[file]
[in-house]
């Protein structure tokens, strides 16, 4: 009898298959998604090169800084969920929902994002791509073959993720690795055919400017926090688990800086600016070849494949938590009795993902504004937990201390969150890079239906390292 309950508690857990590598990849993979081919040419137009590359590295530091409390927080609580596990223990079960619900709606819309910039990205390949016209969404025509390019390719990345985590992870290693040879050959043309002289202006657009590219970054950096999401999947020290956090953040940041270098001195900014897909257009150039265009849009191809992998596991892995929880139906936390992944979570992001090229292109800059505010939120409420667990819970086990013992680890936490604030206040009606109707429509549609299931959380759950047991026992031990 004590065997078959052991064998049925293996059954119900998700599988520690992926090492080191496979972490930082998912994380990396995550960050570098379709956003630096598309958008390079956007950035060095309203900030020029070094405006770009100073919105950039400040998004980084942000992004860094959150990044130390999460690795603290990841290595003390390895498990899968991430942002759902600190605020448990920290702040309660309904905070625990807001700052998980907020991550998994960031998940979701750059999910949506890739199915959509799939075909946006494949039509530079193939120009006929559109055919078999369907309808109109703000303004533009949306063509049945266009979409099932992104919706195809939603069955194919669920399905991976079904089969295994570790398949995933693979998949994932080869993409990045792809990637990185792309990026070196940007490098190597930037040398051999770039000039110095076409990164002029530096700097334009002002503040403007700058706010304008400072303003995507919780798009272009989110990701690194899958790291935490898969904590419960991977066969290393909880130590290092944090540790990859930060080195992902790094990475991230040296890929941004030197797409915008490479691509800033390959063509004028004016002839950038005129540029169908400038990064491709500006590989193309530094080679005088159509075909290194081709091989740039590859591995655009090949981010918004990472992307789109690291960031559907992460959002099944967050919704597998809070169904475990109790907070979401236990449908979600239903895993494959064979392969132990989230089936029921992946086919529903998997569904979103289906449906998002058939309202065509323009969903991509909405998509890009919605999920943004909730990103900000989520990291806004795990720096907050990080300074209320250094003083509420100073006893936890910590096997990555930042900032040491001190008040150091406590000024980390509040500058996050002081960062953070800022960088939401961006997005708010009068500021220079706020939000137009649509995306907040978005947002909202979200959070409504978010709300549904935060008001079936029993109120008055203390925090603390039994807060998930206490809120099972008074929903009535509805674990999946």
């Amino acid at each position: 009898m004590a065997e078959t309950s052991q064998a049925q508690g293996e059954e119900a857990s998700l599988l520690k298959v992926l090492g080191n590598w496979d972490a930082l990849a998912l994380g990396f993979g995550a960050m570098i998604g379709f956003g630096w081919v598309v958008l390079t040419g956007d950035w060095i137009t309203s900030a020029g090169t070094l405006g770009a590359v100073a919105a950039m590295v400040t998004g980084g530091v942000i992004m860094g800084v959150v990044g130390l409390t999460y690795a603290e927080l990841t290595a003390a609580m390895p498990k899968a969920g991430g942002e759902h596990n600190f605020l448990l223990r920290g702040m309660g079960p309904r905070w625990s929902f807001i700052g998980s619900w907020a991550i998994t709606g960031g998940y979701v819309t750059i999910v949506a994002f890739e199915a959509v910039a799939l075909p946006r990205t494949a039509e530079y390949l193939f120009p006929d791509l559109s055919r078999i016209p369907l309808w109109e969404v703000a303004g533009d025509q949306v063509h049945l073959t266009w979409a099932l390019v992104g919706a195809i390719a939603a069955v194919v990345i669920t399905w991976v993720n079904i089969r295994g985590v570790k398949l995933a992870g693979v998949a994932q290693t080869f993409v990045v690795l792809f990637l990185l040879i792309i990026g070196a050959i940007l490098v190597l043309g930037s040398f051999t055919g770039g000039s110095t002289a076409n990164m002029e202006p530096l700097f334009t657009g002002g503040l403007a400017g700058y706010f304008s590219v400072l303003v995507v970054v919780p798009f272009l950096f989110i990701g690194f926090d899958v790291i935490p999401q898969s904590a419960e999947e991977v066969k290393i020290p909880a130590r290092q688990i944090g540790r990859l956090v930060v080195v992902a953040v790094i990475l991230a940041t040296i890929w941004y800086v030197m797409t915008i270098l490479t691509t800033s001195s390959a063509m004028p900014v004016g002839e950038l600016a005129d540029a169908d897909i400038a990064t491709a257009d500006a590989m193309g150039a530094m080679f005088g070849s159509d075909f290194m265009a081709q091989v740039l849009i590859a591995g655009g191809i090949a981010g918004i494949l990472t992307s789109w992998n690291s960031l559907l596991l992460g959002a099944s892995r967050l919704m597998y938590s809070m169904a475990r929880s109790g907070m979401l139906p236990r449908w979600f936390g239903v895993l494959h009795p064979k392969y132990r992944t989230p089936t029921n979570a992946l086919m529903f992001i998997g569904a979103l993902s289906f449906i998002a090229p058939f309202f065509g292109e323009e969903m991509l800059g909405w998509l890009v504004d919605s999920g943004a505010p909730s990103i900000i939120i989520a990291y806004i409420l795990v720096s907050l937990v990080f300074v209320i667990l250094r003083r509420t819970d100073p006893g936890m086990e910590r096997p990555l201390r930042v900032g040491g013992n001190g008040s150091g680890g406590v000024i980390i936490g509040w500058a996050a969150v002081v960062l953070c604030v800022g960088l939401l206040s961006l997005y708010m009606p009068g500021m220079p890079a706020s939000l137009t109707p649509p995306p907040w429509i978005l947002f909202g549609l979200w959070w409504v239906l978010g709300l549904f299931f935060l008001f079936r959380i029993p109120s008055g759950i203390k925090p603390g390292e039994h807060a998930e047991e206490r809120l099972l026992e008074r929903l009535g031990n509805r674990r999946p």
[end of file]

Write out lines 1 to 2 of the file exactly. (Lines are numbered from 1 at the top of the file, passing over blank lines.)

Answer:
[in-house]
């Protein structure tokens, strides 16, 4: 009898298959998604090169800084969920929902994002791509073959993720690795055919400017926090688990800086600016070849494949938590009795993902504004937990201390969150890079239906390292 309950508690857990590598990849993979081919040419137009590359590295530091409390927080609580596990223990079960619900709606819309910039990205390949016209969404025509390019390719990345985590992870290693040879050959043309002289202006657009590219970054950096999401999947020290956090953040940041270098001195900014897909257009150039265009849009191809992998596991892995929880139906936390992944979570992001090229292109800059505010939120409420667990819970086990013992680890936490604030206040009606109707429509549609299931959380759950047991026992031990 004590065997078959052991064998049925293996059954119900998700599988520690992926090492080191496979972490930082998912994380990396995550960050570098379709956003630096598309958008390079956007950035060095309203900030020029070094405006770009100073919105950039400040998004980084942000992004860094959150990044130390999460690795603290990841290595003390390895498990899968991430942002759902600190605020448990920290702040309660309904905070625990807001700052998980907020991550998994960031998940979701750059999910949506890739199915959509799939075909946006494949039509530079193939120009006929559109055919078999369907309808109109703000303004533009949306063509049945266009979409099932992104919706195809939603069955194919669920399905991976079904089969295994570790398949995933693979998949994932080869993409990045792809990637990185792309990026070196940007490098190597930037040398051999770039000039110095076409990164002029530096700097334009002002503040403007700058706010304008400072303003995507919780798009272009989110990701690194899958790291935490898969904590419960991977066969290393909880130590290092944090540790990859930060080195992902790094990475991230040296890929941004030197797409915008490479691509800033390959063509004028004016002839950038005129540029169908400038990064491709500006590989193309530094080679005088159509075909290194081709091989740039590859591995655009090949981010918004990472992307789109690291960031559907992460959002099944967050919704597998809070169904475990109790907070979401236990449908979600239903895993494959064979392969132990989230089936029921992946086919529903998997569904979103289906449906998002058939309202065509323009969903991509909405998509890009919605999920943004909730990103900000989520990291806004795990720096907050990080300074209320250094003083509420100073006893936890910590096997990555930042900032040491001190008040150091406590000024980390509040500058996050002081960062953070800022960088939401961006997005708010009068500021220079706020939000137009649509995306907040978005947002909202979200959070409504978010709300549904935060008001079936029993109120008055203390925090603390039994807060998930206490809120099972008074929903009535509805674990999946």